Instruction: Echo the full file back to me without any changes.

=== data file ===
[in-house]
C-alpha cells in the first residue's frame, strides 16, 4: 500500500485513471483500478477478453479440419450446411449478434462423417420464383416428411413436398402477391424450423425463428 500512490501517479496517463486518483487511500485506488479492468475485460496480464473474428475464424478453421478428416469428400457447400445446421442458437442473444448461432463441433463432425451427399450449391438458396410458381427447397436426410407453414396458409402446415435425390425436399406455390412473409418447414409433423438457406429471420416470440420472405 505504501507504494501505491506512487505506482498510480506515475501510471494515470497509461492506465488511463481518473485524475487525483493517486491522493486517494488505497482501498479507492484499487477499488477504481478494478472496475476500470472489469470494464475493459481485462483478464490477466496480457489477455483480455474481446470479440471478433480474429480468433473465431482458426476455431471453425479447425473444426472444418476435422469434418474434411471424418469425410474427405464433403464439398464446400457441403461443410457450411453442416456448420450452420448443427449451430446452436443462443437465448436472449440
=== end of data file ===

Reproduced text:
[in-house]
C-alpha cells in the first residue's frame, strides 16, 4: 500500500485513471483500478477478453479440419450446411449478434462423417420464383416428411413436398402477391424450423425463428 500512490501517479496517463486518483487511500485506488479492468475485460496480464473474428475464424478453421478428416469428400457447400445446421442458437442473444448461432463441433463432425451427399450449391438458396410458381427447397436426410407453414396458409402446415435425390425436399406455390412473409418447414409433423438457406429471420416470440420472405 505504501507504494501505491506512487505506482498510480506515475501510471494515470497509461492506465488511463481518473485524475487525483493517486491522493486517494488505497482501498479507492484499487477499488477504481478494478472496475476500470472489469470494464475493459481485462483478464490477466496480457489477455483480455474481446470479440471478433480474429480468433473465431482458426476455431471453425479447425473444426472444418476435422469434418474434411471424418469425410474427405464433403464439398464446400457441403461443410457450411453442416456448420450452420448443427449451430446452436443462443437465448436472449440